Common name: Hawkbit
Scientific name: Leontodon taraxacoides
Family: Asteraceae (sunflower)
Habitat: vernal pools, wetlands
Size: plant 8 to 10 inches tall; flower 20 to 40 mm across
Fun facts: The genus name (Leontodon) means “lion tooth”. This plant is not native.
Description: Member of the sunflower family. Each flowerhead is actually made up of 5-50 individual yellow flowers. In Hawkbit, all of the flowers making up the flowerhead are ray flowers. The center ones just have shorter petals than the outer ones.
The flowers of Hawkbit look-like those of the common Dandelion which may grow in your yard. The leaves of Hawkbit are in a basal rosette (arranged at the base of the stem) and the flowers are borne on 8-10 inch tall, leafless stems. If you look at the leaves with your hand lens, you will see that the hairs on the leaves are forked at the tip like a snake’s tongue.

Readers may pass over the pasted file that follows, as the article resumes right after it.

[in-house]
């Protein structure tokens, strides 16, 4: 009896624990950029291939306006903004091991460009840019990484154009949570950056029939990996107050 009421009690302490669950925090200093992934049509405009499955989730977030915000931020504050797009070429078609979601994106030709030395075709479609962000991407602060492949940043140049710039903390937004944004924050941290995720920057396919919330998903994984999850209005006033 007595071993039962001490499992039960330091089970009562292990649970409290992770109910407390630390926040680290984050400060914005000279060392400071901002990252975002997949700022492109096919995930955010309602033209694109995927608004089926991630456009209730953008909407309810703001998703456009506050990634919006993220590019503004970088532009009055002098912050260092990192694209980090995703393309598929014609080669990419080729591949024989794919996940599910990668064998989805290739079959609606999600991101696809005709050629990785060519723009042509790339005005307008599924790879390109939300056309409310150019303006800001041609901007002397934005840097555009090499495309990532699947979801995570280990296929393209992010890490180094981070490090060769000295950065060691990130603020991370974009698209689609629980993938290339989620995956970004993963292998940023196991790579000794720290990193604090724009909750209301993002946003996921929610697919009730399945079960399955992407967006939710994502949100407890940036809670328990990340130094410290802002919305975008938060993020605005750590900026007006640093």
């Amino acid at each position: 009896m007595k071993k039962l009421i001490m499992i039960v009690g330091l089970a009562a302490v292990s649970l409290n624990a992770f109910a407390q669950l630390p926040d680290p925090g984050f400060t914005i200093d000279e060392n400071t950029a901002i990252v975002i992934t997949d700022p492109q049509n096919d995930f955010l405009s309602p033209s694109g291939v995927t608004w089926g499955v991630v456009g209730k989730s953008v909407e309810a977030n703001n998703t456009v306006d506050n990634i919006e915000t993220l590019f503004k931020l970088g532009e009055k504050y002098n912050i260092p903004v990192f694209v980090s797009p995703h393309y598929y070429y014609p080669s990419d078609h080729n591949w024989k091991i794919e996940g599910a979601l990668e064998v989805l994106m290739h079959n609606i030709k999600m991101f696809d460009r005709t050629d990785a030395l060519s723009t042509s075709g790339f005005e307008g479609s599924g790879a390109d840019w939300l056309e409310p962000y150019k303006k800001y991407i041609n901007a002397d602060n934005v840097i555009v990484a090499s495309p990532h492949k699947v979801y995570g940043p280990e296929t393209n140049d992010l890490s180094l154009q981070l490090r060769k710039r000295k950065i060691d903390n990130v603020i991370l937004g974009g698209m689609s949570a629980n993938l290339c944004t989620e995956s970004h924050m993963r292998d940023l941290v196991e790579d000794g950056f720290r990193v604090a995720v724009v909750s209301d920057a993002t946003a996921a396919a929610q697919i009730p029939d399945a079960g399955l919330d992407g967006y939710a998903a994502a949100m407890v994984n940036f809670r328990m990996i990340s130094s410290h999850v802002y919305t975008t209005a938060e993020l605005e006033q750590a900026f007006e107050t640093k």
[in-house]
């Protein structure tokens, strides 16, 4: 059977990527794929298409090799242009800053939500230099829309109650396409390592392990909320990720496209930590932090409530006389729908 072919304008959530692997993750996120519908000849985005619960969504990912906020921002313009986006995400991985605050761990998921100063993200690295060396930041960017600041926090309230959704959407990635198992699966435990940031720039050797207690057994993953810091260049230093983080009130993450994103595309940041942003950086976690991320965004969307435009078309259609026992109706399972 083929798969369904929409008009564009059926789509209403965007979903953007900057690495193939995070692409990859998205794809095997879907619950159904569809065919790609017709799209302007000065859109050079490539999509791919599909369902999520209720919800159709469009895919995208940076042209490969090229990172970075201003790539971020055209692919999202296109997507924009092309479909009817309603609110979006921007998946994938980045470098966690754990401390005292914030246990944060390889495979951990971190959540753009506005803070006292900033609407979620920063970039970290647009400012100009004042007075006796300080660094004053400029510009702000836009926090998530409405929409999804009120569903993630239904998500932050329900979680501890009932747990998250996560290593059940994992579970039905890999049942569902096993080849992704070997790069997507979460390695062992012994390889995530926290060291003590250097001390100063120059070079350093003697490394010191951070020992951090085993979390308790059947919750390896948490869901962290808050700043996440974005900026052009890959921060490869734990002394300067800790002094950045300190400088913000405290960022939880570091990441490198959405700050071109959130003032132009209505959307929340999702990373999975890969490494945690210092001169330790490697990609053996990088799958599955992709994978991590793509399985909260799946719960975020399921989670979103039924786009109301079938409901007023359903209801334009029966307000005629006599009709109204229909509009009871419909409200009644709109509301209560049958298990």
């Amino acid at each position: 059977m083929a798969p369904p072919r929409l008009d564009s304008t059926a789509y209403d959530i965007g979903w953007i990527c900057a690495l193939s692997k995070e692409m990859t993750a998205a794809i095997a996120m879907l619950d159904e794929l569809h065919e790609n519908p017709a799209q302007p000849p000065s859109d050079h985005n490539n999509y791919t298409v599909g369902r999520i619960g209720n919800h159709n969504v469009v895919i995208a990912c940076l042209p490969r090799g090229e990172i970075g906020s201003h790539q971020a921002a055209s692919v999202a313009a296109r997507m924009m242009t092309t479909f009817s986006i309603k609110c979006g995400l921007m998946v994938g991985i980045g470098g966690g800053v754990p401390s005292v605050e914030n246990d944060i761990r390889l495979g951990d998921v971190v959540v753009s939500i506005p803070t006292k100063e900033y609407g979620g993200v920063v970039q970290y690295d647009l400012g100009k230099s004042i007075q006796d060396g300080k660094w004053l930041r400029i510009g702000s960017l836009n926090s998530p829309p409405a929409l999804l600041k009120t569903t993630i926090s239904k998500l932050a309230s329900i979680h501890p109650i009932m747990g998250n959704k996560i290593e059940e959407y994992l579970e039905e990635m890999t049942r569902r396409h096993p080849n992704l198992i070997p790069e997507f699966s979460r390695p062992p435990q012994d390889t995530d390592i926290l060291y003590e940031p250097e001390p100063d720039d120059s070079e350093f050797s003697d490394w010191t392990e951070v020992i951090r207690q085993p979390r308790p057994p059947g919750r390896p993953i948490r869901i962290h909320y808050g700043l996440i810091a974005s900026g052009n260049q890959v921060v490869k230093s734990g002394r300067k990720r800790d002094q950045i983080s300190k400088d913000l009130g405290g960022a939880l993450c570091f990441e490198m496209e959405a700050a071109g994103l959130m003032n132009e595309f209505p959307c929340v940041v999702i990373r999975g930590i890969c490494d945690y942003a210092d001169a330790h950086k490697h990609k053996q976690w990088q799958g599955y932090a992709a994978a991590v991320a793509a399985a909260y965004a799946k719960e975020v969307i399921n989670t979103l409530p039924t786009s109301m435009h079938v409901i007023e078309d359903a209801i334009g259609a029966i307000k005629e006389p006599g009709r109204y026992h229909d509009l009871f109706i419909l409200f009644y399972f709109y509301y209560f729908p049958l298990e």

Life cycle: Hawkbit can be an annual, biennial (living for two years), or a perennial depending upon the habitat. At Mather Field they are probably annuals. They germinate after the pool water has begun to evaporate. They bloom in late May after the Goldfields and other native sunflowers have set seed.
Ecology: Hawkbit is one of the few non-native species which can colonize vernal pools. At Mather Field it is particularly abundant on the lower terrace. Hawkbit was introduced to California from Europe.